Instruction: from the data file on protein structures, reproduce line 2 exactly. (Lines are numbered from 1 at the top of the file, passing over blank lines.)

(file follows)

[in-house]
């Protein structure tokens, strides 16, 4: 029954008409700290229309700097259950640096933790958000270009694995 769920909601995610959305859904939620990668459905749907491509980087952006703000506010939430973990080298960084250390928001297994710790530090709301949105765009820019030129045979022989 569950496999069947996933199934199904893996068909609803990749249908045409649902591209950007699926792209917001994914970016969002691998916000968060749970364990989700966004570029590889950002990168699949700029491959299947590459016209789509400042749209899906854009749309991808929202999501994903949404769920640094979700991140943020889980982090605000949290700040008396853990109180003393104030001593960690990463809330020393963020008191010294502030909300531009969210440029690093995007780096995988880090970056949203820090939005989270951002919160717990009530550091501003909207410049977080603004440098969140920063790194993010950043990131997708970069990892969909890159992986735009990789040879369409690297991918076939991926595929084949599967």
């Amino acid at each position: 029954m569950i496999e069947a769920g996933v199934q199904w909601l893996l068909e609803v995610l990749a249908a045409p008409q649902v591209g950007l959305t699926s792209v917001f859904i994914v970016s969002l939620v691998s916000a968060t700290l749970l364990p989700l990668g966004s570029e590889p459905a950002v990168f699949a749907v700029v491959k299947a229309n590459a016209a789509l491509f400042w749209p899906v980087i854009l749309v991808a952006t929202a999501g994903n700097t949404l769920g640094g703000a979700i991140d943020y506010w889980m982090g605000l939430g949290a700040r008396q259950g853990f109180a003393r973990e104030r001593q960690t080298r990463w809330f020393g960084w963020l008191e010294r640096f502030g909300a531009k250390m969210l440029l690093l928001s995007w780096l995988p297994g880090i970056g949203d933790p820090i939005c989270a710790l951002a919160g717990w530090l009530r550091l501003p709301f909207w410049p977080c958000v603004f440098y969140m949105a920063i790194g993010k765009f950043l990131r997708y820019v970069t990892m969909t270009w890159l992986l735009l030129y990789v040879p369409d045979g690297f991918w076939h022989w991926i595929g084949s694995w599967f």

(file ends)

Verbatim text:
């Protein structure tokens, strides 16, 4: 029954008409700290229309700097259950640096933790958000270009694995 769920909601995610959305859904939620990668459905749907491509980087952006703000506010939430973990080298960084250390928001297994710790530090709301949105765009820019030129045979022989 569950496999069947996933199934199904893996068909609803990749249908045409649902591209950007699926792209917001994914970016969002691998916000968060749970364990989700966004570029590889950002990168699949700029491959299947590459016209789509400042749209899906854009749309991808929202999501994903949404769920640094979700991140943020889980982090605000949290700040008396853990109180003393104030001593960690990463809330020393963020008191010294502030909300531009969210440029690093995007780096995988880090970056949203820090939005989270951002919160717990009530550091501003909207410049977080603004440098969140920063790194993010950043990131997708970069990892969909890159992986735009990789040879369409690297991918076939991926595929084949599967």